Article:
Suppose you wanted to digitize a magazine article or a printed contract. You could spend hours retyping and then correcting misprints. Or you could convert all the required materials into digital format in several minutes using a scanner (or a digital camera) and Optical Character Recognition software.
Optical Character Recognition, or OCR, is a technology that enables you to convert different types of documents, such as scanned paper documents, PDF files or images captured by a digital camera into editable and searchable data.
Imagine you’ve got a paper document – for example, magazine article, brochure, or PDF contract your partner sent to you by email. Obviously, a scanner is not enough to make this information available for editing, say in Microsoft Word. All a scanner can do is create an image or a snapshot of the document that is nothing more than a collection of black and white or colour dots, known as a raster image. In order to extract and repurpose data from scanned documents, camera images or image-only PDFs, you need an OCR software that would single out letters on the image, put them into words and then – words into sentences, thus enabling you to access and edit the content of the original document.
What Technology lies behind OCR?
The exact mechanisms that allow humans to recognize objects are yet to be understood, but the three basic principles are already well known by scientists – integrity, purposefulness and adaptability (IPA). These principles constitute the core of ABBYY FineReader OCR allowing it to replicate natural or human-like recognition.
Let’s take a look on how FineReader OCR recognizes text. First, the program analyzes the structure of document image. It divides the page into elements such as blocks of texts, tables, images, etc. The lines are divided into words and then – into characters. Once the characters have been singled out, the program compares them with a set of pattern images. It advances numerous hypotheses about what this character is. Basing on these hypotheses the program analyzes different variants of breaking of lines into words and words into characters. After processing huge number of such probabilistic hypotheses, the program finally takes the decision, presenting you the recognized text.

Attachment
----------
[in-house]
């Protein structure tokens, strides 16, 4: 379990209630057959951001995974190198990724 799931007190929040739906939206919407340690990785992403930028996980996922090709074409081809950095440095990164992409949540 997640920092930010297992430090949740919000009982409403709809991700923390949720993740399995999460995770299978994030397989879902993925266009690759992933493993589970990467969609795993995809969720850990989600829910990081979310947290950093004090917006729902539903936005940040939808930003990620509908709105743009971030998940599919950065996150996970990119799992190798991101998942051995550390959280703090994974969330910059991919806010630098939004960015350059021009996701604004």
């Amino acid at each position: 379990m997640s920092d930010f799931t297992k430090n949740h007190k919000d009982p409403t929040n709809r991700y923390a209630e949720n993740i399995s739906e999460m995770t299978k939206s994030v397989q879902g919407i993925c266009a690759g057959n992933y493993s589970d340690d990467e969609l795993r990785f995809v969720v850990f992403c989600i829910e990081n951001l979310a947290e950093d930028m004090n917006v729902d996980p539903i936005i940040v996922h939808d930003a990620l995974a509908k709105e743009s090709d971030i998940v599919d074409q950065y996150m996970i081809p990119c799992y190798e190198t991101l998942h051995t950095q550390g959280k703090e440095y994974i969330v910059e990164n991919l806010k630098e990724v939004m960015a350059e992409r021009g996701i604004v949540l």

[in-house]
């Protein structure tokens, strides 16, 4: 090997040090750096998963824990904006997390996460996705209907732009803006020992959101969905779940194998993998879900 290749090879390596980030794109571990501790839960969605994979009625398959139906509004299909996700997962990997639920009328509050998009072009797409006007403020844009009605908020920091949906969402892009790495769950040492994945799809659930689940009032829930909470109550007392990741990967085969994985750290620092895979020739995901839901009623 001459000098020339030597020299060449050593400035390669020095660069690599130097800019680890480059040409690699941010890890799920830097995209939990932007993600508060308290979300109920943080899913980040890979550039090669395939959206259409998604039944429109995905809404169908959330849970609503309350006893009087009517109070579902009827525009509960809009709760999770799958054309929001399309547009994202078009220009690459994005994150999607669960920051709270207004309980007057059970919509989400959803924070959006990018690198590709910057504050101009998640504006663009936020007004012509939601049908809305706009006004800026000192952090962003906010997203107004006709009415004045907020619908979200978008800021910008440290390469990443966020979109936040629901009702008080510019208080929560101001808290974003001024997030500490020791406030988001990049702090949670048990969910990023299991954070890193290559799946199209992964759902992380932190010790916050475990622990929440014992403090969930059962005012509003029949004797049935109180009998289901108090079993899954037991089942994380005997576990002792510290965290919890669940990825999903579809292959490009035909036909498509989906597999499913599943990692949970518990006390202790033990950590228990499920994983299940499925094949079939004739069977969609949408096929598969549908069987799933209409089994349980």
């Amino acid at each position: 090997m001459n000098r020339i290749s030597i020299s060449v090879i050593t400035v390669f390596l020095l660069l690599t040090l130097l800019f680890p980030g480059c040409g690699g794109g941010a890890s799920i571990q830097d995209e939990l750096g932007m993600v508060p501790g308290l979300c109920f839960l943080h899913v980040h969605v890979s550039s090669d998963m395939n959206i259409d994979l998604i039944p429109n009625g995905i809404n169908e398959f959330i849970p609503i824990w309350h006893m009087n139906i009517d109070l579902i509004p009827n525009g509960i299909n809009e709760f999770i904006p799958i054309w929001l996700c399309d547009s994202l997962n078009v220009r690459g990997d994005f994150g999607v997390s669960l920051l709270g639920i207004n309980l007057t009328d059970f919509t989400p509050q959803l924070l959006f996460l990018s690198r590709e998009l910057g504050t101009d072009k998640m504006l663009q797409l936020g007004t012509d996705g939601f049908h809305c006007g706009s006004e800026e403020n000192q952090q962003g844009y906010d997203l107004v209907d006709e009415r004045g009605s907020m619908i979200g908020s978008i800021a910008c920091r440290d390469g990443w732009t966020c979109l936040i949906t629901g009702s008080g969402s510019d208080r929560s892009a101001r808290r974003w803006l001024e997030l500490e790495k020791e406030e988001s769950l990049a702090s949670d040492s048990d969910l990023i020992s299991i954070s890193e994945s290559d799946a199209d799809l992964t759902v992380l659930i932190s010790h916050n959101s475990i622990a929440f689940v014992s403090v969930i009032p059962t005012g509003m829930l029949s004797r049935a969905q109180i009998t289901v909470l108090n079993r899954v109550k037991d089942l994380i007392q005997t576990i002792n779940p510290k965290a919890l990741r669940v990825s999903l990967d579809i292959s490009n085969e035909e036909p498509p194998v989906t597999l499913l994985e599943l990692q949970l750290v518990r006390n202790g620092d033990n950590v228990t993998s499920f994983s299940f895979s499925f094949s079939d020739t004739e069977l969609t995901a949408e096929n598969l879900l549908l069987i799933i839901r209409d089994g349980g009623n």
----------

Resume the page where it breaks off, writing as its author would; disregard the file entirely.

In addition, OCR programs provide dictionary support for languages. This enables secondary analysis of the text elements on word level. With dictionary support, the program ensures even more accurate analysis and recognition of documents and simplifies further verification of recognition results.
What Principles is FineReader OCR Based On?
The most advanced recognition systems are focused on replicating natural or “animal like” recognition. In the heart of these systems lie three fundamental principles: Integrity, Purposefulness and Adaptability. The principle of integrity says that the observed object must always be considered as a “whole” consisting of many interrelated parts. The principle of purposefulness supposes that any interpretation of data must always serve some purpose. And the principle of adaptability means that the program must be capable of self-learning.
One does not have to be an OCR specialist to see the advantages of an OCR application built on the IPA principles. These principles endow the program with maximum flexibility and intelligence, bringing it as close as possible to human recognition.